New Oxford American Issue Features Barry Hannah Tribute

From Press Release…LITTLE ROCK, Ark. (March 9, 2011) — The Oxford American includes a tribute to the acclaimed Mississippi writer Barry Hannah in its new issue, which is available now at bookstores and newsstands nationwide.

“Some of us who revere the writing of Barry Hannah had the good fortune to know, or at least encounter, him before he died on March 1, 2010,” said Marc Smirnoff, editor of The Oxford American. “Surreally, Barry could be just as fiercely eloquent and meaningful in person as he could be on the warpaths of his prose.”

The section about Hannah includes an essay by novelist John Hodges on his friendship and admiration for Hannah, as well as a chorus of anecdotes about “Barry in the World,” exploring the legacy of the “good Barry” and the “bad Barry” in the words of such writers as Donna Tartt, Jack Pendarvis, Rick Bass, and Humphreys McGee. “Barry drove to the woman’s house on his Harley-Davidson,” begins McGee, in one of many memorable reminiscences, “a pistol secreted in his jacket pocket….”

Other highlights in the new issue include:

  • Editor Marc Smirnoff goes nuts over the new True Grit—and recalls the time Barry Hannah gave him the finger.
  • Eudora Welty applies for a job at The New Yorker.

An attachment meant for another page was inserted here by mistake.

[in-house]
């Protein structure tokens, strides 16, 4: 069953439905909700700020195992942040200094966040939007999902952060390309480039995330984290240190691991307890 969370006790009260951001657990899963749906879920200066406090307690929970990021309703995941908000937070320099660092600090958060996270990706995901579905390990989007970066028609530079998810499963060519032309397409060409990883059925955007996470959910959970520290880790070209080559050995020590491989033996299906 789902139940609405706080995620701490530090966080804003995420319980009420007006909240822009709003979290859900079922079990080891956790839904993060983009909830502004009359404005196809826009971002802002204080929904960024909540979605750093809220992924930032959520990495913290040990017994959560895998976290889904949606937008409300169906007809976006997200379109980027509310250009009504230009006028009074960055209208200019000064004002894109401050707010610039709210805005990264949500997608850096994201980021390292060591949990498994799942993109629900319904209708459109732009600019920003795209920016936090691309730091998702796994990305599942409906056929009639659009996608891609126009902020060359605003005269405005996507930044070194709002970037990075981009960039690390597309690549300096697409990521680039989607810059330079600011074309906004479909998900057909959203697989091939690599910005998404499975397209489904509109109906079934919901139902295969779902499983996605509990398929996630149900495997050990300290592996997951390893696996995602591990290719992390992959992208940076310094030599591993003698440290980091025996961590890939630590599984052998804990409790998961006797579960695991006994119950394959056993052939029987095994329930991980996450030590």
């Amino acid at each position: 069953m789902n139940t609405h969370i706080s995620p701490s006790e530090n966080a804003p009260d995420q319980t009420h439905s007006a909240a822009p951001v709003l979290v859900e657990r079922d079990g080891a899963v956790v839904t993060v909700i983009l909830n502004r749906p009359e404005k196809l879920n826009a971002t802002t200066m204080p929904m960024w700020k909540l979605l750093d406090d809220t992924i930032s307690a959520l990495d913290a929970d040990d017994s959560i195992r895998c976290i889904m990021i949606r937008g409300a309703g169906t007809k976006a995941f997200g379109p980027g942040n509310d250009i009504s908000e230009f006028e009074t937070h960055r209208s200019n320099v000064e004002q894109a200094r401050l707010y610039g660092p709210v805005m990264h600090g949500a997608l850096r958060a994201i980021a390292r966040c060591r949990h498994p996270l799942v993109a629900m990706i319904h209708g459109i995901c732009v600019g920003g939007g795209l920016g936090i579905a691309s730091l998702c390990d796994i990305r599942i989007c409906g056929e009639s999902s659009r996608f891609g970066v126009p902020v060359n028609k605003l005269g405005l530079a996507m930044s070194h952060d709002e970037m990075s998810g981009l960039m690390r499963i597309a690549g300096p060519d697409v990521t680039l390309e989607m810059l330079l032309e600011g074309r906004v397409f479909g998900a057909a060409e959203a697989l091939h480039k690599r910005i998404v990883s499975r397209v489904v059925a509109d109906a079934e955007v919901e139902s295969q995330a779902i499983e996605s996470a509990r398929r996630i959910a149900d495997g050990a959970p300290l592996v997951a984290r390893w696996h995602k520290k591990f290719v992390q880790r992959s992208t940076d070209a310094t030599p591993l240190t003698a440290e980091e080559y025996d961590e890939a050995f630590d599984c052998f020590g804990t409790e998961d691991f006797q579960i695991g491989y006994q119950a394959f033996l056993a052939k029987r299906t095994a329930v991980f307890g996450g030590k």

• Jack Pendarvis puts his sausage fingers all over the set of HBO’s Treme.
  • Joshua Clark makes an epic journey through Faulkner family history.
  • A hunt to find the jive-talkin’ cross-dresser at the heart of the Southern hip-hop wars.
  • The rise of black Republicans in the age of Obama—a mother and daughter story.
  • A new, high-octane book section with reviews on Big Mike Huckabee, censored Huckleberry Finn, Mencken’s self-loathing, and war in Arkansas.

Select articles from the new issue are available free in their entirety at, where The OA also will post exclusive web content to complement the print edition.


The Oxford American is a national magazine that is dedicated to featuring the very best in Southern writing while documenting the complexity and vitality of the American South. Billed as “The Southern Magazine of Good Writing,” it has won two National Magazine Awards and other high honors since it began publication in 1992. The magazine has featured the original work of such literary powerhouses as Charles Portis, Roy Blount, Jr., ZZ Packer, Donald Harrington, Donna Tartt, Ernest J. Gaines, and many other distinguished authors, while also discovering and launching the most promising writers in the region. The magazine has also published previously unseen work by such Southern masters as William Faulkner, Eudora Welty, Walker Percy, James Agee, Zora Neale Hurston, James Dickey, Carson McCullers, to name just a handful. The New York Times recently stated that The Oxford American “may be the liveliest literary magazine in America.”

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